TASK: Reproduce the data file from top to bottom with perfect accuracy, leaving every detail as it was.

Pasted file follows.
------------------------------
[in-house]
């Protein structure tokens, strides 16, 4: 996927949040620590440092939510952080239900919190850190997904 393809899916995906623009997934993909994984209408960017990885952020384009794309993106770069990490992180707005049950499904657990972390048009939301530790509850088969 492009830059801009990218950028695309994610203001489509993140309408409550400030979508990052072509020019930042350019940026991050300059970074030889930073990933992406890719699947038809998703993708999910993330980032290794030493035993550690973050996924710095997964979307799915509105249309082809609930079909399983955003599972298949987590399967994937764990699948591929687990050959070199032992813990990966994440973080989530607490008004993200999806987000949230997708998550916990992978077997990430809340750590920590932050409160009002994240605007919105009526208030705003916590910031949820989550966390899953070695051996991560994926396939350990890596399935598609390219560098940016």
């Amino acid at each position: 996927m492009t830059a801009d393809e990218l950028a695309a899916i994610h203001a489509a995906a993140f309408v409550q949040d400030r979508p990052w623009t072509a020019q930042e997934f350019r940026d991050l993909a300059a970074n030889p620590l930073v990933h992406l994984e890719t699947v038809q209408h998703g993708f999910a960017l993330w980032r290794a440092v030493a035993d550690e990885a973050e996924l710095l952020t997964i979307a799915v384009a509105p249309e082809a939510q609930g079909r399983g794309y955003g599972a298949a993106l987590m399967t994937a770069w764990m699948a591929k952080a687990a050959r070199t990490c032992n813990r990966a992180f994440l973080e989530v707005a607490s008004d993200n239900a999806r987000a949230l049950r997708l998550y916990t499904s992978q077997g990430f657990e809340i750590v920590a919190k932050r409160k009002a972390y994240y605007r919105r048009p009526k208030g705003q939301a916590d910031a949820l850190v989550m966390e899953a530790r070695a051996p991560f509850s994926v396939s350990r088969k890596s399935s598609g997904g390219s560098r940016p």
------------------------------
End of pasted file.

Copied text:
[in-house]
């Protein structure tokens, strides 16, 4: 996927949040620590440092939510952080239900919190850190997904 393809899916995906623009997934993909994984209408960017990885952020384009794309993106770069990490992180707005049950499904657990972390048009939301530790509850088969 492009830059801009990218950028695309994610203001489509993140309408409550400030979508990052072509020019930042350019940026991050300059970074030889930073990933992406890719699947038809998703993708999910993330980032290794030493035993550690973050996924710095997964979307799915509105249309082809609930079909399983955003599972298949987590399967994937764990699948591929687990050959070199032992813990990966994440973080989530607490008004993200999806987000949230997708998550916990992978077997990430809340750590920590932050409160009002994240605007919105009526208030705003916590910031949820989550966390899953070695051996991560994926396939350990890596399935598609390219560098940016």
């Amino acid at each position: 996927m492009t830059a801009d393809e990218l950028a695309a899916i994610h203001a489509a995906a993140f309408v409550q949040d400030r979508p990052w623009t072509a020019q930042e997934f350019r940026d991050l993909a300059a970074n030889p620590l930073v990933h992406l994984e890719t699947v038809q209408h998703g993708f999910a960017l993330w980032r290794a440092v030493a035993d550690e990885a973050e996924l710095l952020t997964i979307a799915v384009a509105p249309e082809a939510q609930g079909r399983g794309y955003g599972a298949a993106l987590m399967t994937a770069w764990m699948a591929k952080a687990a050959r070199t990490c032992n813990r990966a992180f994440l973080e989530v707005a607490s008004d993200n239900a999806r987000a949230l049950r997708l998550y916990t499904s992978q077997g990430f657990e809340i750590v920590a919190k932050r409160k009002a972390y994240y605007r919105r048009p009526k208030g705003q939301a916590d910031a949820l850190v989550m966390e899953a530790r070695a051996p991560f509850s994926v396939s350990r088969k890596s399935s598609g997904g390219s560098r940016p």